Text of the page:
If you're an inbound marketer, you know about lead nurturing. That's what you do to turn more raw leads into qualified sales leads, and ultimately into customers. In B2B, however, it's not that simple. Clever content marketing, drip email or personalization are rarely sufficient to close the deal. That's why we will always need a sales team to carry the ball across the goal line, but sales reps need to nurture their prospects, too. Here are a few tried-and-true ways.
Don't wait for a prospect to get back to you with meeting times or responses to your questions. Control the dialogue and the timing. When you get that first notification a lead is ready (by direct form request or marketing automation), call him right away. If he can't talk now, set up a meeting for later in the day or early tomorrow. You need to strike while the idea of contacting you is still fresh in his mind. During that first meeting, your mission is to build rapport and trust through conversation. That should help you to understand his needs and qualify him at the same time.
You have to assume your prospect will be talking to other sales reps, and she is likely to hear a similar story to yours. Don't use a stock story. Instead, listen for opportunities to add value. Tell her something she doesn't already know—some insight into one or more of her pain points you have encountered and solved. If you have some time before the first call, do some in-depth research on her company, personnel moves and opportunities for increasing revenue or market share. Suggest some new ways she could attack the market or improve productivity. Now you're on your way to becoming a valuable asset, not another contestant in a beauty contest.
As soon as you can, bring your leaders and experts into the conversation. Your prospects will appreciate the interest and commitment you are showing, and your experts can add even more value to the conversation by directly addressing their needs. It's always a good idea to provide a "test drive," showing your prospective customers what it will be like to work with you and the level of professionalism and collaboration they can expect. This step also shows the size and depth of your capabilities, which may be an important differentiator in the evaluation process.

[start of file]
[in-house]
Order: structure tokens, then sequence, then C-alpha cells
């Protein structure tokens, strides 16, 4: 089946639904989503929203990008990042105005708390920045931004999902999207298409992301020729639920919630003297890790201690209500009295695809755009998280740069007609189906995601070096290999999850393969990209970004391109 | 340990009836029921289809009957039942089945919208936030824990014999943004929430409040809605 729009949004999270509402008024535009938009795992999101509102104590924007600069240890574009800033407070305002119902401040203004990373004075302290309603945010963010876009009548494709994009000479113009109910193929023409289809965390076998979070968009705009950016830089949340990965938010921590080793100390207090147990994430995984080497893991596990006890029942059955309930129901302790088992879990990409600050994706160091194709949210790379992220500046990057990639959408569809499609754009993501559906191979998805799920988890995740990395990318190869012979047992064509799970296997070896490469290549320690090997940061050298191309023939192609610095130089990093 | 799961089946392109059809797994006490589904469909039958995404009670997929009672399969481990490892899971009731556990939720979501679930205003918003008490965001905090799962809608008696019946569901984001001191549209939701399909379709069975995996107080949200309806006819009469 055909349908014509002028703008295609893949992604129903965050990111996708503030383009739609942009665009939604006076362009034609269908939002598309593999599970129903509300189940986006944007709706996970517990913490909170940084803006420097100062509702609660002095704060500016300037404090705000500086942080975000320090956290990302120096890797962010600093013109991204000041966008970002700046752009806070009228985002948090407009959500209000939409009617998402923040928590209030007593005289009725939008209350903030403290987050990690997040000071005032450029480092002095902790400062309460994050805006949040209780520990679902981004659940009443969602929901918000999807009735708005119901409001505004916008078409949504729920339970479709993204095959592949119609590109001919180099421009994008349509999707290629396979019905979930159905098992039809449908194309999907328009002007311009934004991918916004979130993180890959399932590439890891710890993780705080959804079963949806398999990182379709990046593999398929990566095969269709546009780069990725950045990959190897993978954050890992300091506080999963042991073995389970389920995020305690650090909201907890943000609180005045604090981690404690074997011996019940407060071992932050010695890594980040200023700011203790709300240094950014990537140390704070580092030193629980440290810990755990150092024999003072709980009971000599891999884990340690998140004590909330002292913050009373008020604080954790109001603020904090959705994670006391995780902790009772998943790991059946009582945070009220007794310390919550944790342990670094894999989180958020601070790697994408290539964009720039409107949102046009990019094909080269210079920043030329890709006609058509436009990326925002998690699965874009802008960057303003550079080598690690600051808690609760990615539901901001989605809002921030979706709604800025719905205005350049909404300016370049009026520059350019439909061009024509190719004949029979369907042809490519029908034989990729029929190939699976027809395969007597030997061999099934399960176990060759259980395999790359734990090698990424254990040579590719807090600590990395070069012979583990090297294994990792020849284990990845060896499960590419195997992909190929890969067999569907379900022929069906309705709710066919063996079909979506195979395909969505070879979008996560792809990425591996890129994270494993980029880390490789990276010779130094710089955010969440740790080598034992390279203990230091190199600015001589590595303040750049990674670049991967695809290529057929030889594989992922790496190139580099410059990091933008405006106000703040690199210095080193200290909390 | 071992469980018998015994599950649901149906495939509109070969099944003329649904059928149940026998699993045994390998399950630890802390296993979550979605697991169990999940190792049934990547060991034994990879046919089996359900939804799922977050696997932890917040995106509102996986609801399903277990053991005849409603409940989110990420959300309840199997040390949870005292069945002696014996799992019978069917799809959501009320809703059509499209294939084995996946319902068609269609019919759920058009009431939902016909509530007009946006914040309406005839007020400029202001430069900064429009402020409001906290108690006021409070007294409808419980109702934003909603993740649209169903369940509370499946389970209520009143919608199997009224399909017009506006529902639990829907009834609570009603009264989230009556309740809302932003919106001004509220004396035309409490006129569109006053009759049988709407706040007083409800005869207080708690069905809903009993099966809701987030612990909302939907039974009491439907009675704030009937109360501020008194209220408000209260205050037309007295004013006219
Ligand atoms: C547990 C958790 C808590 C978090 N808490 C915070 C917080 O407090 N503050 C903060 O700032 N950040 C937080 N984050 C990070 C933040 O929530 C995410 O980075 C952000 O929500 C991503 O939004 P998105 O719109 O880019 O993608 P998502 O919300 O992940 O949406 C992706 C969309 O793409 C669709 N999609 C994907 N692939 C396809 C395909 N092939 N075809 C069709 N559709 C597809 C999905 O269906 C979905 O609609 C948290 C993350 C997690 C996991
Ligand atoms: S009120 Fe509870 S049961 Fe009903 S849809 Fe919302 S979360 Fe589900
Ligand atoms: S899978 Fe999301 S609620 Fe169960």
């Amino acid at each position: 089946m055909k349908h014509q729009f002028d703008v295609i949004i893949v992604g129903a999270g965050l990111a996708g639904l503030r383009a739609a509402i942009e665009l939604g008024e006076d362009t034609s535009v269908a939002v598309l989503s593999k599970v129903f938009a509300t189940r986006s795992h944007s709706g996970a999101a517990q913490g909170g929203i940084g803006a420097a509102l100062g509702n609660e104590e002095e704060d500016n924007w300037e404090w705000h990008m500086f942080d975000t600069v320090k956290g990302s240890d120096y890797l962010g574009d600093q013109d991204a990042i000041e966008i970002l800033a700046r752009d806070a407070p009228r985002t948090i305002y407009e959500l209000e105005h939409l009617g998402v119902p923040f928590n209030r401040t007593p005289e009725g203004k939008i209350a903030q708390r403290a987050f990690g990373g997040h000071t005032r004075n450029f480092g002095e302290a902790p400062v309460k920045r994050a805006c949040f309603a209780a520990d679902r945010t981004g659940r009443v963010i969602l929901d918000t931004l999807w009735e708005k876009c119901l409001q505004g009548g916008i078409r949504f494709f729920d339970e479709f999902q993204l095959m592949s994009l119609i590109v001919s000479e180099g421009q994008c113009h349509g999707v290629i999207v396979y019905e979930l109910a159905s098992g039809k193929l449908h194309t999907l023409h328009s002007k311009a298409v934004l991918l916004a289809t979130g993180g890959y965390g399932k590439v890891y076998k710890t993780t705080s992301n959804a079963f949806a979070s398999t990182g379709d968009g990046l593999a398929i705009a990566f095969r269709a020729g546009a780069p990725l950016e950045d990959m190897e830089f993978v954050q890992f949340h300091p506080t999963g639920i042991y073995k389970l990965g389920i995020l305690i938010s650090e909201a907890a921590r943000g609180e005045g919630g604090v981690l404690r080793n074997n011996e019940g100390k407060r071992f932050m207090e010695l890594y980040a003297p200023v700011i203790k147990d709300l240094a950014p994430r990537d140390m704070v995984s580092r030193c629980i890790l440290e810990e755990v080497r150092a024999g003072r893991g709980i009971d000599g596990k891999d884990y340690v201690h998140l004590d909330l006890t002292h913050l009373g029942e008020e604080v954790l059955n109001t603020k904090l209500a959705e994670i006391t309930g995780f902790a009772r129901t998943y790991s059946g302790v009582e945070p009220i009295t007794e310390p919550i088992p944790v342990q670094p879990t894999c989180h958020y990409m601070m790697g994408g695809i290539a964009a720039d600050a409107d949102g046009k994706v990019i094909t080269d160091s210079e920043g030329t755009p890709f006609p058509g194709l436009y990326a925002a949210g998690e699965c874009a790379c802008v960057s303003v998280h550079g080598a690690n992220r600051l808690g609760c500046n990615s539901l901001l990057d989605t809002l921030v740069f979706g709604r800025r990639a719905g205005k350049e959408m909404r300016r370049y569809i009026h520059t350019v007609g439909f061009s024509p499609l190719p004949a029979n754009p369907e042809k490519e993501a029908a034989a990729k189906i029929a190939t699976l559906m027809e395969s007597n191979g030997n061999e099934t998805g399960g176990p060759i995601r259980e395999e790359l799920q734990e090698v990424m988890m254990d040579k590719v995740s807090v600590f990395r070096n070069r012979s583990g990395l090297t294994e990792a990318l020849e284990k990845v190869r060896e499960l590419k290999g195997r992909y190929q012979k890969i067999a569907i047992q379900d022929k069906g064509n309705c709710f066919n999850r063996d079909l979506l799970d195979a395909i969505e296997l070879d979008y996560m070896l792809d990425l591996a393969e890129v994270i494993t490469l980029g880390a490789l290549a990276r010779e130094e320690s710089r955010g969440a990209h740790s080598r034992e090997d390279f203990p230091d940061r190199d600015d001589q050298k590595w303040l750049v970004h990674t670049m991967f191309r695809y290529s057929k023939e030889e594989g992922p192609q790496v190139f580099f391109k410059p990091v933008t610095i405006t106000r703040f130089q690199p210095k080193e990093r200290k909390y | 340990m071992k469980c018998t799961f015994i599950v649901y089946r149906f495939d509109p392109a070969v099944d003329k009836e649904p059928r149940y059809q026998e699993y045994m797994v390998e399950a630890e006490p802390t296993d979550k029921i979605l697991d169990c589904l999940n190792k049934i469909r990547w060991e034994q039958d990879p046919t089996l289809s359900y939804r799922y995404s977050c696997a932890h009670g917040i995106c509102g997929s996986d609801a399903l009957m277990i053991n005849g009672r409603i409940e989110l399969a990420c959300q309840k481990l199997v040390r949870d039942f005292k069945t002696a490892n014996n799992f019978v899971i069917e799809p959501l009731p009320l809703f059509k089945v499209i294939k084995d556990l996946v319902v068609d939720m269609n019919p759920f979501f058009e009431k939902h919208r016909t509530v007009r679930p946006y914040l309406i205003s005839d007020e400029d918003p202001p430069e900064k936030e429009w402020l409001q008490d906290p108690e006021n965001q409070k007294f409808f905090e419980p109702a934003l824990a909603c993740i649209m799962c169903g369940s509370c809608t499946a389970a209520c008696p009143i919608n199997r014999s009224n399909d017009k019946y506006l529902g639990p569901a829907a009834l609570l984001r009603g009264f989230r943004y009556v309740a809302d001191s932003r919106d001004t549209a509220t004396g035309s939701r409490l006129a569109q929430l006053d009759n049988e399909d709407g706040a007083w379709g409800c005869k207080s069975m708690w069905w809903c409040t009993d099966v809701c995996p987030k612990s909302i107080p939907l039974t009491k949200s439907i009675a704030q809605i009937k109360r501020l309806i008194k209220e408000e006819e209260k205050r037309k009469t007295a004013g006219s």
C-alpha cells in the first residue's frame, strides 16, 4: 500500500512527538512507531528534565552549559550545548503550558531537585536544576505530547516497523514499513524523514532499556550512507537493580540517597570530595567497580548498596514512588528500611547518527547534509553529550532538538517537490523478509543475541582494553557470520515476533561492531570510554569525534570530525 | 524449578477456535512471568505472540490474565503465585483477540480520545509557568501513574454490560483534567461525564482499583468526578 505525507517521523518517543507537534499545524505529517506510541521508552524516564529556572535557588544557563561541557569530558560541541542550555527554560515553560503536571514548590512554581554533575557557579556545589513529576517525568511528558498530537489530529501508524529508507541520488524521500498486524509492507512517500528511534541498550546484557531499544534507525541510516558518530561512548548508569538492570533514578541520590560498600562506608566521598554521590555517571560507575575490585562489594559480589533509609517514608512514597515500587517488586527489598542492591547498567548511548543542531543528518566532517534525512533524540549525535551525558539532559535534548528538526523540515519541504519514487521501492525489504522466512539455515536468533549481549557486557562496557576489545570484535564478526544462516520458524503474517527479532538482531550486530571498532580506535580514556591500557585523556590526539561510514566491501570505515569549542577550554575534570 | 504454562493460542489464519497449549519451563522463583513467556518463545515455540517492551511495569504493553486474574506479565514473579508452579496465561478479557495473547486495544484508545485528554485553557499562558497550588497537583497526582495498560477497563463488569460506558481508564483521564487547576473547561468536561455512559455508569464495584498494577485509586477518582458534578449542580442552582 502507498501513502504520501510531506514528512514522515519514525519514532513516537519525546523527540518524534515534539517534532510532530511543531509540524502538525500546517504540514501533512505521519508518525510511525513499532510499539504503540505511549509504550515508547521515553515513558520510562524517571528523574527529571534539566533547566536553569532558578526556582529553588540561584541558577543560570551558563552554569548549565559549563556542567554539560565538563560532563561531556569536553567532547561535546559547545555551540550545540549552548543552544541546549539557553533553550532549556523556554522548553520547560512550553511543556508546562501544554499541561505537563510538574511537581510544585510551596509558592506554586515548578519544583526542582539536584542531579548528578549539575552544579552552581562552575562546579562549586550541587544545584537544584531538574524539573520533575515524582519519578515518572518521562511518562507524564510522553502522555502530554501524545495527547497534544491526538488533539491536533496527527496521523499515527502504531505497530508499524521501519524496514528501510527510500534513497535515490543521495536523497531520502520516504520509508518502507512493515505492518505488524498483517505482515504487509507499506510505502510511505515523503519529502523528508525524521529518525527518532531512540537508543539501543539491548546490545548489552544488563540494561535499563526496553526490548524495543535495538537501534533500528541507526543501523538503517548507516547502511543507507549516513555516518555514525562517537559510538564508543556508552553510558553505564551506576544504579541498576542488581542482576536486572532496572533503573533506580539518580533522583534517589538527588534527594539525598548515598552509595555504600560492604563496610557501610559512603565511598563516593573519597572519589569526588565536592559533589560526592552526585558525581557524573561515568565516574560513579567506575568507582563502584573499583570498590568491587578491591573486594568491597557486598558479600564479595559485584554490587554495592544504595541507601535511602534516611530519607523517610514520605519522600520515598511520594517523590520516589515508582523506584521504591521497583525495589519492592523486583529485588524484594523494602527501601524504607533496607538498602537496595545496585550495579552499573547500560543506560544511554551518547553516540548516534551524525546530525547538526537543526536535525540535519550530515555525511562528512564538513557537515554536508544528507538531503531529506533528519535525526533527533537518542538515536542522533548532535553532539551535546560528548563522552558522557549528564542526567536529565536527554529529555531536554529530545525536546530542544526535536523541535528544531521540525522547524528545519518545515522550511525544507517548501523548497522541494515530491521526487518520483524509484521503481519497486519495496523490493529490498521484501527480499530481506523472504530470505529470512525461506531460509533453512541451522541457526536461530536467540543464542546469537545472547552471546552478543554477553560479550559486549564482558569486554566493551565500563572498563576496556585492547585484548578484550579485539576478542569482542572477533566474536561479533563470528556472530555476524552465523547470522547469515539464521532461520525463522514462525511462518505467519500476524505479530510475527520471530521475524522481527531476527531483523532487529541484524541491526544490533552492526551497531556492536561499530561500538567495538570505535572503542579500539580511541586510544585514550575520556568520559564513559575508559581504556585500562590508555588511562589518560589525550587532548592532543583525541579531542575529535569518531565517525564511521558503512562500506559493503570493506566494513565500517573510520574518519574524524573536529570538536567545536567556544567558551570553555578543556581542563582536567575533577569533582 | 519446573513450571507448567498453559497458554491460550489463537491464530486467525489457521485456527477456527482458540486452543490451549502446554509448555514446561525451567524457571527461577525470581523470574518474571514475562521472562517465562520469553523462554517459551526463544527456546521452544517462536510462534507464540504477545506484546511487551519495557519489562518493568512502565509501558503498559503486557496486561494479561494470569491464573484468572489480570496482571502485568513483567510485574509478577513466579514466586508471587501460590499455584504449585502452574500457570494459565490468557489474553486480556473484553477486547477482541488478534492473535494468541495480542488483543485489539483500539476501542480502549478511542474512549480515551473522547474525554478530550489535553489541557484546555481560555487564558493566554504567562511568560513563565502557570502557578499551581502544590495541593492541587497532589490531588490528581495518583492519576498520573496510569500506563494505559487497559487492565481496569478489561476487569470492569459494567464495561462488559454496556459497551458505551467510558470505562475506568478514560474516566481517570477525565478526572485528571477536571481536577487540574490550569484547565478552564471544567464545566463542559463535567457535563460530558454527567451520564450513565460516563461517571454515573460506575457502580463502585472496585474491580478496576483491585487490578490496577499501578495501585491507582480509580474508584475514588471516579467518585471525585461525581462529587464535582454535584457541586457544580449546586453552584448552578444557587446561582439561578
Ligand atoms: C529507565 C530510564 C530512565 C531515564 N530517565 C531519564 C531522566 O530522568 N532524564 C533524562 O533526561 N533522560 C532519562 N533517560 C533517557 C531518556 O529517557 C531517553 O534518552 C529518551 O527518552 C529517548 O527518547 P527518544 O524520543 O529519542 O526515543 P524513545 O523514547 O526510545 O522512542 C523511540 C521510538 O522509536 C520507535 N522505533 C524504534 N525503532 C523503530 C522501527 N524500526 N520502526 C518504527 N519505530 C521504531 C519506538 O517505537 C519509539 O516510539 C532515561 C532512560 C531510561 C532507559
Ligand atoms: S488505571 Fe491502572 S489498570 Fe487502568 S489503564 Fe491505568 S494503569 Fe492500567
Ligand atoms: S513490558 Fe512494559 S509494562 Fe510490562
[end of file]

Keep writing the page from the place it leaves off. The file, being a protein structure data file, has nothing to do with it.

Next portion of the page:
The converse of leveraging your team is also true. You want to meet the people who will be involved in evaluating your sale and managing the project once the deal is consumated. This is important because you will ultimately have to convince them you provide the best solution for their needs. If you rely on a single point of contact, you may find he or she does a relatively poor job with internal sales and fails to convince the decision makers. Ask for a broader audience early in the sales process. If you wait for a final review, you may find that the decision has already been made behind closed doors without your participation.
You could just send your prospects a standard quote or statement of work, but is that enough? Why not go the extra mile and provide something more valuable? Take the time to prepare a customized report that addresses their specific needs in depth and provides examples of your work with current customers. Not just testimonials, but real use cases in which you provide insights into what worked well and lessons learned. Your prospects will appreciate the time and effort you put into the report and the details that answer not only scope and price questions but also the "how" and "why" behind your strategies and processes.
B2B sales cycles can be long, running months or even years due to the level of investment, competitive environment and due diligence required in the decision making process. It can be frustrating at times for the sales rep trying to meet quotas and justify the time and manpower required for sales nurturing. Stay in touch with your prospects, not with terse emails requesting an update, but with additional ideas and relevant content that add value to the ongoing conversation. Mix up your nurturing with calls, voicemails, email and personalized content on your website. Pay attention to their activity on your website using tools like HubSpot's Signals that notify you instantly when a lead is engaging. Timing is everything in sales, so if you see an uptick in activity, why not give them a quick call to see if you can help. It's a balancing act between being overly aggressive and not responsive enough, but you should be able to gauge how proactive you can be from previous conversations and actions you have taken.
Your sales process will evolve over time, but it's important to take note of the approaches that win and those that consistently fail. By constantly updating your process with winning strategies and tactics, you can close more deals and gain a reputation for success that will generate even more sales.
Photo Credit: thetaxhaven
With over 30 years of business and marketing experience, John loves to blog about ideas and trends that challenge inbound marketers and sales and marketing executives. John has a unique way of blending truth with sarcasm and passion with wit. Connect with John via Twitter, LinkedIn or Google Plus.